Over and over the Bible speaks of bearing fruit. Even Jesus commands us to “bear fruit worthy of repentance” (Matthew 3:8 NRS). Yet I have been pregnant, and I have given birth; I know that it is not an easy task. It involved incredible amounts of energy and devotion. Whether we are bearing fruit or children, bringing forth something new is never easy. As clergy, I am often told that I must bear fruit in my ministry. Sometimes that fruit is readily tangible and can be objectively quantified, i.e. attendance in worship, professions of faith, active small groups, etc. Other times it is more intuitive or hidden from view, and thus remains subjective, i.e. seeds planted, lives touched, grace granted, etc. Both kinds of fruit are important, even vital for Christianity, and both have been a goal for me to strive towards personally and professionally.
There was a time when the Church Universal drifted from each Christian bearing fruit. It focused the burden more squarely on the shoulders of clergy. While we should be an example and set the bar for bearing fruit, we cannot be the only ones to do so. Honestly, some of the most impactful and repeated bearing of fruit is done by lay persons. If every one of us took seriously Christ’s command to bear fruit “thirty, sixty, and hundred fold” (Mark 4:20b), the Kingdom of God would be that much closer, emerge that much more. But it is exhausting. It will drain you, and can even overtake you.
A year ago I was blogging daily, posting ponderings, devotions, and prayers constantly. It was a good thing, and most times a joyful one. It pushed me to attend to my own spirituality, and produce fruit in my Bible reading, prayer, and theological reflection. Then life got even more complicated personally as well as professionally. I was locked in a legal battle born out of a sin that forever fractured my family. I started a new worship service in a style that is rarely seen in United Methodism, and it required more creativity, innovation, and planning than anything I had ever done liturgically before. Slowly I started to skip a day of posting to my blog here and there. Eventually I started taking Saturdays off entirely. Before long a day became a week without bearing fruit. Next thing I knew my blog was suspended. It would lie fallow for almost half a year, as I focused my time and energy on bearing fruit in the Emergent Worship service entrusted into my care and leadership.
Then God started to speak to me through others. Every now and then someone would ask me what happened with my blog. Or they might ask when I would start doing it again. I would say that I needed time to rest and that I felt like I would do it again, I just never said when. More and more I was making the excuse with regularity. Several people told me how much they missed what I had been doing, that it had been part of their daily devotion with God. That is a humbling thing to hear. As clergy I understand that I have a duty to the laity entrusted into my care and the church to which I am appointed, but suddenly I felt this responsibility from God to speak beyond the geographical boundaries of my appointment. Perhaps my blog was also ministry to which I am being called. I heard the testimonies of the fruit it had borne for others. Could I do that again?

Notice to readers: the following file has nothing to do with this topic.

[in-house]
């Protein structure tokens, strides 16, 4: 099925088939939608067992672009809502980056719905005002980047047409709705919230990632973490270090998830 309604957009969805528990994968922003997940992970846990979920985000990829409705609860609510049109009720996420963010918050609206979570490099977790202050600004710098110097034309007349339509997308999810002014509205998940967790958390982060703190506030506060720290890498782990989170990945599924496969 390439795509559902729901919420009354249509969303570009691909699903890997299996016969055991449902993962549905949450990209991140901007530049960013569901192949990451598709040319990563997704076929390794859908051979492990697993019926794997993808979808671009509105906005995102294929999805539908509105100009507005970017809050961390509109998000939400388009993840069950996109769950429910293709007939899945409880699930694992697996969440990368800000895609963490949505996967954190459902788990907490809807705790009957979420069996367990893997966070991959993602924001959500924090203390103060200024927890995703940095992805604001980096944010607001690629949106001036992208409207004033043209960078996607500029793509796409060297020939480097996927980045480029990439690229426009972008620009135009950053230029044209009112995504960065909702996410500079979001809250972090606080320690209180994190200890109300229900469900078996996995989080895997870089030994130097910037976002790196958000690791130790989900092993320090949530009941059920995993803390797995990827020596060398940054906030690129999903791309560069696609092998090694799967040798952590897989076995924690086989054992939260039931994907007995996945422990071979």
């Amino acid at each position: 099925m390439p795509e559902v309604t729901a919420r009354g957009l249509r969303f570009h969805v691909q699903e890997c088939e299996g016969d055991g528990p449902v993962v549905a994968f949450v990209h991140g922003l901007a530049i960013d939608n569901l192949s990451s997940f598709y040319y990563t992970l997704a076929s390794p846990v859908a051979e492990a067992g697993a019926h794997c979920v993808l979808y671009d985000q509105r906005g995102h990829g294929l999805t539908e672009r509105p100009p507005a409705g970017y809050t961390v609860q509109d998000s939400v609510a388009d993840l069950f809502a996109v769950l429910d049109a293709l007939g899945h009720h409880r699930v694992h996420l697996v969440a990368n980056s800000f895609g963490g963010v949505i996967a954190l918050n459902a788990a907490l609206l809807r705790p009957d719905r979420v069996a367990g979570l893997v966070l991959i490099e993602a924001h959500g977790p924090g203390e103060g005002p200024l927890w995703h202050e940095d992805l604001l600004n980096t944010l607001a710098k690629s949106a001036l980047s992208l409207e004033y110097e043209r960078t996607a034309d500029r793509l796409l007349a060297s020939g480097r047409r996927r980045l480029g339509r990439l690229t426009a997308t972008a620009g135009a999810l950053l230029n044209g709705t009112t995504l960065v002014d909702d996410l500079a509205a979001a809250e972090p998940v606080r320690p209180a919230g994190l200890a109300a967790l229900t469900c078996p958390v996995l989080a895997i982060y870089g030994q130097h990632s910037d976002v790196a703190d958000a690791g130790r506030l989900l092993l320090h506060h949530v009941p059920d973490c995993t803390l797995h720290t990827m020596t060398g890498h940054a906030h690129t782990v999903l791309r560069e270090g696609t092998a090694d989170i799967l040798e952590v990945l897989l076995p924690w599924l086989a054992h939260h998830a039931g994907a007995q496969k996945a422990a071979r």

The Holy Spirit often speaks most loudly through the vessels we know and love. My parents started telling me I needed to start again. Then my fiance did the same thing. “But it was so exhausting,” I would whine. They did not care. The answer was always the same, even while worded differently: “You are called to this. It matters, because it makes a difference.” Who am I? There are more capable, better qualified, and more faithful disciples than I. Then the voice of God spoke back against my objections: “Your struggles resonate. Your authenticity is your gift. I am your strength.” One of the best things about being pregnant was knowing that it would be over in nine months. I made a lousy pregnant woman. Yet here was God asking me to jump back into a practice that require faithfulness and discipline for much longer than nine months. I am one to constantly argue with God, but I didn’t have much to say back this time. God was right, and those that allowed themselves to be vessels of God’s truth to me were also.
So when you wonder if your encouraging words matter, they do. Not just to me, but to every person. Sometimes you are doing more than offering a compliment. Sometimes you are fertilizing the ground that God desires to bear fruit. Sometimes your support gives courage to those whose heart is weakened with doubt. Sometimes your words are as holy as those within the Bible, calling the wayward disciple back to the path of Christ. We take strength from God first and foremost, but sometimes that strength comes through human vessels, conduits of Christ in our image. Take the time to speak words of comfort and hope. Be intentional about your acts of kindness and mercy. You just might be the means through which fruit comes into this world. You just may be the way in which Christ expands the fruitfulness of a Church that has lain fallow for far too long.